Click to enlarge

The trouble is, it's not always wise to laugh at art because, for all you know, it may very well be laughing at us - behind our back!

What we enjoyed most was sitting sipping an over-priced glass of Pimm's and looking at people looking at art! The amateur Brian Sewell in full flight, is awesome to listen to!

Not everything merits the title of this blog and the pick of the show for me was a work by Jeff Koons (an artist I recognised): a lovely blue egg that is simply entrancing...

I was also rather keen on a pictorial pastiche of René Magritte's 1935 painting, 'Time Transfixed'....

...reworked with a guest appearance by Henry the Green Engine!

Click to enlarge

I liked this enough to buy a post card, so I can tell you it's by Julian Brain and is called 'Paradigms Regained (Peep-Peep)'... But I'm sure you guessed that!

For a corner of another exhibit - Anthony Caro's model for rebuilding a church in Bourbourg, France - see Window Gazing

Wednesday 11 June 2008


The results are just in from our Toscadies Competition!

As I mentioned recently, we had a bumper crop of entries with several people attempting to spoil the same movie, book or play. Titanic was not surprisingly a favorite subject since as SUZANNE remarked, "the title in itself is a 'Toscadies'!"

Another target was Agatha Christie's The Mousetrap. After all, as ANDY wrote:

You could spoil just about any murder mystery by saying, "You see that guy at the back, the one who has virtually no lines to say but keeps appearing throughout this film.............well........"

Anyway, back to results...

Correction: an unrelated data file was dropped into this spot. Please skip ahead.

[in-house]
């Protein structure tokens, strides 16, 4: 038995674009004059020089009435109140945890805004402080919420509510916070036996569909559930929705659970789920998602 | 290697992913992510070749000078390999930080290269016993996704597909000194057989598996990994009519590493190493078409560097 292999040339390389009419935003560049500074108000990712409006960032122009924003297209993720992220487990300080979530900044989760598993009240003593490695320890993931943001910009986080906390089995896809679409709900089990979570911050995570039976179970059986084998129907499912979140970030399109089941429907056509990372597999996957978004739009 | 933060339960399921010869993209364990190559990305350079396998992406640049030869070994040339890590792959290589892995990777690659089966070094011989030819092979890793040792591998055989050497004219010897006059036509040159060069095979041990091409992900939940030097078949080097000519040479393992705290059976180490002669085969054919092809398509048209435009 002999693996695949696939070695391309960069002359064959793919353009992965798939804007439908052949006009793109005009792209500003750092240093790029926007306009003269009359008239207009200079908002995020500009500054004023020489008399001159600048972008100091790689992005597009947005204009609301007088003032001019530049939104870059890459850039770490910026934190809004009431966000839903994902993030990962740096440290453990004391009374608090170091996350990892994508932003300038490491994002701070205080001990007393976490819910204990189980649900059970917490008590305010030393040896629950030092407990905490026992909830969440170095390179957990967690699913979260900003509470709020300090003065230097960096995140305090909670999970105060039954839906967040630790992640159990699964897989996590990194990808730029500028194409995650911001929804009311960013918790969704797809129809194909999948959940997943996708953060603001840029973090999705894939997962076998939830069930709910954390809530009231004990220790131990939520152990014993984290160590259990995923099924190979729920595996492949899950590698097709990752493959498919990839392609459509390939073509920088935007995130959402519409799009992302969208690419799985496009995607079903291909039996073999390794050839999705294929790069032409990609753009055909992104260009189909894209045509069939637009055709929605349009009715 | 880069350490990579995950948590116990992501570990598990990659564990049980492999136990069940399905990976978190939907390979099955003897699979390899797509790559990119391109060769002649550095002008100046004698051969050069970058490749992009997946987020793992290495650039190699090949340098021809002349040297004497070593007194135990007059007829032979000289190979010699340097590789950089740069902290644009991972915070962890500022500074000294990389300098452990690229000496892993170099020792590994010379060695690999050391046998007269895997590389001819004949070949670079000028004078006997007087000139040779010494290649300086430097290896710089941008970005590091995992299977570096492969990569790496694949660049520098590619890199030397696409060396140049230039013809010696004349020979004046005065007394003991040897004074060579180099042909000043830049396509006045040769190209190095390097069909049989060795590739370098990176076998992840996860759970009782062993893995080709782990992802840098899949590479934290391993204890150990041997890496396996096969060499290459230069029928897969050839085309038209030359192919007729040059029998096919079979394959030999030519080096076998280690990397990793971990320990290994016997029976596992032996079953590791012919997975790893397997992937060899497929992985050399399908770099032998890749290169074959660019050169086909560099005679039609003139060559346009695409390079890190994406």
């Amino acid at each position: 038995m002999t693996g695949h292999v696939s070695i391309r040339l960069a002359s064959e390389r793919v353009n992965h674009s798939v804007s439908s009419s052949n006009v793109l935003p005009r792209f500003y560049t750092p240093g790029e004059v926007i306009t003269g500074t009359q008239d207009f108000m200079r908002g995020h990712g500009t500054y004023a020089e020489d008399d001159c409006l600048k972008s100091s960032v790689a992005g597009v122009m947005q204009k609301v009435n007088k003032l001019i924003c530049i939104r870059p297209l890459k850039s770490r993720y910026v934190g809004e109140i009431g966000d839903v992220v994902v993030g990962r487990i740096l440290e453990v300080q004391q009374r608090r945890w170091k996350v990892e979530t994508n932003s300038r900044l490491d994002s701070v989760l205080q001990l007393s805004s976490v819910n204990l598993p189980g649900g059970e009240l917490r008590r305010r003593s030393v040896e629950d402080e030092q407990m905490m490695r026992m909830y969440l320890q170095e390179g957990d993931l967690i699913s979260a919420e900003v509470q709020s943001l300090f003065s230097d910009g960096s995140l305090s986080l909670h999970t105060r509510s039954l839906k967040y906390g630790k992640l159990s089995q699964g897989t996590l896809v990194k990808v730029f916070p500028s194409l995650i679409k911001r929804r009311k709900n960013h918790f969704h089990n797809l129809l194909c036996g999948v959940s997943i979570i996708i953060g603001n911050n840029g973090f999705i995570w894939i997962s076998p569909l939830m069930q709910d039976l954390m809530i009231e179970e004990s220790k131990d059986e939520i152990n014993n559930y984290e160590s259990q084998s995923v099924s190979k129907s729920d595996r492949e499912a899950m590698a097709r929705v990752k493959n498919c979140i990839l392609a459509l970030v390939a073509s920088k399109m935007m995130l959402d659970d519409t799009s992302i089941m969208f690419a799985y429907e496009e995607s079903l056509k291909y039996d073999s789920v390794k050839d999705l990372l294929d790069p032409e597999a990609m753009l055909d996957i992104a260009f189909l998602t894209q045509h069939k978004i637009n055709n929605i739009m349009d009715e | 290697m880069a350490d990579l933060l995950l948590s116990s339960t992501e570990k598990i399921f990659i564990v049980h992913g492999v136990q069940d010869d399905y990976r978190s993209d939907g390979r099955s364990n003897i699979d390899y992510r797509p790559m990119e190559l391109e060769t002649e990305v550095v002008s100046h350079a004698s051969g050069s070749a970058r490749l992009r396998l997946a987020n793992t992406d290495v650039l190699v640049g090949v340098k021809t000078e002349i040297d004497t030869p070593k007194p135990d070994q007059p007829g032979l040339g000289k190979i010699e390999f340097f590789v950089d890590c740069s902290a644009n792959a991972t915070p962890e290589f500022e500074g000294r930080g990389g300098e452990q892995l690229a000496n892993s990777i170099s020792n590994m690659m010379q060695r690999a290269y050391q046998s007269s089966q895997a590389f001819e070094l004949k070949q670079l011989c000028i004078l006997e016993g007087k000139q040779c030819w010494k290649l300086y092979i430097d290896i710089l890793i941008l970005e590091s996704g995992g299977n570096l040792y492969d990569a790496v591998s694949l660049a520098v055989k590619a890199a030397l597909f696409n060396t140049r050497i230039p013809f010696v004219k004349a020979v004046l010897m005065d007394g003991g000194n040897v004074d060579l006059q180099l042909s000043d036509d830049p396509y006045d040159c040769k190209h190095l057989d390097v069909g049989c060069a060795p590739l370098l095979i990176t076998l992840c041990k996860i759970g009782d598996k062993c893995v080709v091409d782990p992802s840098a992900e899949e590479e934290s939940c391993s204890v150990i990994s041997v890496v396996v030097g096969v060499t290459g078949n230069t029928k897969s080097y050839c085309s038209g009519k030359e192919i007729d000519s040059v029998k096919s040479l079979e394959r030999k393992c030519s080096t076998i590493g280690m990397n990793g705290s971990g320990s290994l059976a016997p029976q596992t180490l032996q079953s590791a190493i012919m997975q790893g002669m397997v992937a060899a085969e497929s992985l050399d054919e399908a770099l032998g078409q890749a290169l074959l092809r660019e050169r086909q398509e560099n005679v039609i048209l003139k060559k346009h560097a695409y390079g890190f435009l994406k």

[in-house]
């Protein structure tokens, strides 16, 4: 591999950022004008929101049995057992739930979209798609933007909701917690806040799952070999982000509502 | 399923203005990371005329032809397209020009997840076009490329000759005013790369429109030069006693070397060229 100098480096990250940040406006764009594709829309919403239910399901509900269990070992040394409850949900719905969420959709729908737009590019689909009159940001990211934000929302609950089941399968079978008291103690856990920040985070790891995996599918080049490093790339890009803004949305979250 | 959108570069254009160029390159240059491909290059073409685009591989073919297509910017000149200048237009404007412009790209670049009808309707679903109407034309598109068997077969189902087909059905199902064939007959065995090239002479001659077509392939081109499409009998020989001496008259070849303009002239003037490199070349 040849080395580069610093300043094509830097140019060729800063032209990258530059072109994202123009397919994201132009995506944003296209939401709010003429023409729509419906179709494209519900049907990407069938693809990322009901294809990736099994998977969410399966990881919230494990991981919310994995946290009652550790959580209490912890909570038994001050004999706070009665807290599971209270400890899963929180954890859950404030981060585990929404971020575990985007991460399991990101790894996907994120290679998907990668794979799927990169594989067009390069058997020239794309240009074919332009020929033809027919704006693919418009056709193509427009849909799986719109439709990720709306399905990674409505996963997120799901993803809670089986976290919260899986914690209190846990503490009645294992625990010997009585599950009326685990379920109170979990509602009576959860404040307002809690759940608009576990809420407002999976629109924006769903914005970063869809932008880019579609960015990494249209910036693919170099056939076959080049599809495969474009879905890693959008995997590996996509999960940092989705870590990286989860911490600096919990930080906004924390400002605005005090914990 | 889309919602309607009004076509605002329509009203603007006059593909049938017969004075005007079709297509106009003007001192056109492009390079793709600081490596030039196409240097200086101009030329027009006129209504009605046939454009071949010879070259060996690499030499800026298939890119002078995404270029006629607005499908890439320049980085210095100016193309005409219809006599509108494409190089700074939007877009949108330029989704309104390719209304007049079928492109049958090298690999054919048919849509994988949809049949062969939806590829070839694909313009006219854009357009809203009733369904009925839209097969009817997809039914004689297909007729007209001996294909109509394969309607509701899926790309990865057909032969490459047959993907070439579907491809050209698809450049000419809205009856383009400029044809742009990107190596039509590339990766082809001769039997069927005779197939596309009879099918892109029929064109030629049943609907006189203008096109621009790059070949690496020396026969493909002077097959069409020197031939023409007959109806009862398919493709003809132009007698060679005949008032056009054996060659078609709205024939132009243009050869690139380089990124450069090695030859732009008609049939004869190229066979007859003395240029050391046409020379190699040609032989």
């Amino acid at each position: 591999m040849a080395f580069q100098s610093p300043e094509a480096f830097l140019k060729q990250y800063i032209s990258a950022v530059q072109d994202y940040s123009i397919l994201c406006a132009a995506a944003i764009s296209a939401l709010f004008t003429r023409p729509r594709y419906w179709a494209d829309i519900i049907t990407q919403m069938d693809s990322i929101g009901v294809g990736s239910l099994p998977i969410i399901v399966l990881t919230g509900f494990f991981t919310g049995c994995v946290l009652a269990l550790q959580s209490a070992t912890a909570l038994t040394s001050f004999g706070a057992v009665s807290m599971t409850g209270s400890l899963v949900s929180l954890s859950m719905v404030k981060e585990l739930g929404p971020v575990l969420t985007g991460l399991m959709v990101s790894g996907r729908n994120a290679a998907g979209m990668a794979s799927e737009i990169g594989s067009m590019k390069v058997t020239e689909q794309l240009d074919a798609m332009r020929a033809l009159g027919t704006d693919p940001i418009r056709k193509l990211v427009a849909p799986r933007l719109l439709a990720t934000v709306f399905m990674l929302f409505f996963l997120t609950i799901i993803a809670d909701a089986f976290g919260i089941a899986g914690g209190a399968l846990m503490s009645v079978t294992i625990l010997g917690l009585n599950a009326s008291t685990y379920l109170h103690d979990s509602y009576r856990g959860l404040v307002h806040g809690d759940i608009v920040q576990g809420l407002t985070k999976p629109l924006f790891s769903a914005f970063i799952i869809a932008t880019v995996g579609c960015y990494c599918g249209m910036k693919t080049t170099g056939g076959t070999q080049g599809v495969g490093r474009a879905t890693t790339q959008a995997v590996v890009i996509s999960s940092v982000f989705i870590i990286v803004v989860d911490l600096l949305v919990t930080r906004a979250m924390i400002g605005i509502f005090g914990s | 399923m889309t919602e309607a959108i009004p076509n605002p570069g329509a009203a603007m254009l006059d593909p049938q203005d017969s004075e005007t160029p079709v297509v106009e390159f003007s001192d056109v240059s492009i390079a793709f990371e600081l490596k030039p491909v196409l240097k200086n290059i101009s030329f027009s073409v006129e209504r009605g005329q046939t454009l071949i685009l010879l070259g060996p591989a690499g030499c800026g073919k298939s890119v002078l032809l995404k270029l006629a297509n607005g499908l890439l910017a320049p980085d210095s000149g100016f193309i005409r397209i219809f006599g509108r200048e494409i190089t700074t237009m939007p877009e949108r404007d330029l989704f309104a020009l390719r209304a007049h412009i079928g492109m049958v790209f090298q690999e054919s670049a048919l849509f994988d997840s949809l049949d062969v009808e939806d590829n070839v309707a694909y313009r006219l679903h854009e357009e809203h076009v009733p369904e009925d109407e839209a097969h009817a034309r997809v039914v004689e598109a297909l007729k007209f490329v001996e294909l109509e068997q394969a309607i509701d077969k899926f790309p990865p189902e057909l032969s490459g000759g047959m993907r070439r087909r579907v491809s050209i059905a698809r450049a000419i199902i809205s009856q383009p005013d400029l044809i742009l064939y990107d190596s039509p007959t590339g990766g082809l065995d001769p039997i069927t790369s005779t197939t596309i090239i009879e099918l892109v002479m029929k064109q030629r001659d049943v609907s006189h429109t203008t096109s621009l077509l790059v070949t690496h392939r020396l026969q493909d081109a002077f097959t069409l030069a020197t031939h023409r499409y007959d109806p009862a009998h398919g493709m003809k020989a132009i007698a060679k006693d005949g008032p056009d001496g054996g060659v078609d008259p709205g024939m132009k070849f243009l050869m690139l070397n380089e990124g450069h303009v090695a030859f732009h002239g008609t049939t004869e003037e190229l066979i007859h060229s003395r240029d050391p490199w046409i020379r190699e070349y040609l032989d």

Editor's picks include: 'Bill is Gerald', 'He never comes' and 'It was Dad all the time...' but JON and AKIKO, having waded through the forty-five submissions, have chosen the following winners...



They all chip in and raise enough money to pay off the loans

It's a Wonderful Life




Poor Bruce! Killed off in the first scene

The Sixth Sense


At which point - in order to help the tension mounting, I must tell you that IRASCIBLE IAN recalls being Toscadied over this very film:

I was watching the trailer for The Sixth Sense where Bruce Willis is visiting Haley Joel Osment in hospital.

Haley Joel Osment: “I see dead people.”

My 'friend': “Yeah. And he’s seeing one right now.”

Oh dear...

And so we come to (Ta-da!) ----



Jane Rochester

Jane Eyre

Well done to the winners! And grateful thanks to everyone who entered and especially to Jon and Akiko who started this and did the judging!

(By the way, I have to tell you that Akiko says that she only told Jonathan that "Tosca dies", because he asked what the opera was about! Typical man! Asks a question and then complains when he's told the answer!)

The solutions to all the runner-up entries are listed below...

Rocky wins Rocky 1-27 (!)

Er… the butler did it The Mousetrap
(The butler didn't do it, but we've told not to tell anyone how it ends!)

He gets off with her Romeo and Juliet

It sinks Titanic

He finds it Indiana Jones 1-4

Cosette ends up an orphan... but happy Les Misérables

FU gets the bullet House of Cards: To Play the King

Jack sinks without trace Titanic

I think the monolith wins 2001: A Space Odyssey

The deer's mother gets killed Bambi

The bear doesn't really die The Jungle Book

The elephant flies Dumbo

She spots it's a Wolf and not her Granny Little Red Riding Hood

‘Rosebud’ is the name of boyhood sledge Citizen Kane

…and on the third day he rises from the dead. Then later he ascends into heaven
The Gospels/The Greatest Story Ever Told etc

Tiny Tim survives A Christmas Carol

He kills the king and then dies too Hamlet